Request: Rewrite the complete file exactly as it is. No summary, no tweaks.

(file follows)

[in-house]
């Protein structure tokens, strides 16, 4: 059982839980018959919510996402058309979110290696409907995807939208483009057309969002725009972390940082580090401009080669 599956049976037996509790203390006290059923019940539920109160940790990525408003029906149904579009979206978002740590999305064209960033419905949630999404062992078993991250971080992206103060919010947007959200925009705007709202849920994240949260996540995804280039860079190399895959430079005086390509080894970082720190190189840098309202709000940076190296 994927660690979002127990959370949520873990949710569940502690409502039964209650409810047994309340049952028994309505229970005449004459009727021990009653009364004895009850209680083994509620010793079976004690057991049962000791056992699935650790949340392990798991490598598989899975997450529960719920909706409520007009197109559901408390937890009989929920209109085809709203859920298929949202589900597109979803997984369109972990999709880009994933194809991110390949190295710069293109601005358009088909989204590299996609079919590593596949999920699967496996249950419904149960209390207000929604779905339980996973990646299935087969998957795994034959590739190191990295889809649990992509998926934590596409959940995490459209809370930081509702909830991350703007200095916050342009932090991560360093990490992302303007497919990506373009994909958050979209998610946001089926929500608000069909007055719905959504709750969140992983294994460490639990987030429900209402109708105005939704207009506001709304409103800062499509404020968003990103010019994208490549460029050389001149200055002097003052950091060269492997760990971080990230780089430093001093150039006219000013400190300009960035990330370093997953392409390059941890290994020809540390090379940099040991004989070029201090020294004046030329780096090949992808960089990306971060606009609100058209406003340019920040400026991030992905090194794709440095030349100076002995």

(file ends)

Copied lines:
[in-house]
């Protein structure tokens, strides 16, 4: 059982839980018959919510996402058309979110290696409907995807939208483009057309969002725009972390940082580090401009080669 599956049976037996509790203390006290059923019940539920109160940790990525408003029906149904579009979206978002740590999305064209960033419905949630999404062992078993991250971080992206103060919010947007959200925009705007709202849920994240949260996540995804280039860079190399895959430079005086390509080894970082720190190189840098309202709000940076190296 994927660690979002127990959370949520873990949710569940502690409502039964209650409810047994309340049952028994309505229970005449004459009727021990009653009364004895009850209680083994509620010793079976004690057991049962000791056992699935650790949340392990798991490598598989899975997450529960719920909706409520007009197109559901408390937890009989929920209109085809709203859920298929949202589900597109979803997984369109972990999709880009994933194809991110390949190295710069293109601005358009088909989204590299996609079919590593596949999920699967496996249950419904149960209390207000929604779905339980996973990646299935087969998957795994034959590739190191990295889809649990992509998926934590596409959940995490459209809370930081509702909830991350703007200095916050342009932090991560360093990490992302303007497919990506373009994909958050979209998610946001089926929500608000069909007055719905959504709750969140992983294994460490639990987030429900209402109708105005939704207009506001709304409103800062499509404020968003990103010019994208490549460029050389001149200055002097003052950091060269492997760990971080990230780089430093001093150039006219000013400190300009960035990330370093997953392409390059941890290994020809540390090379940099040991004989070029201090020294004046030329780096090949992808960089990306971060606009609100058209406003340019920040400026991030992905090194794709440095030349100076002995």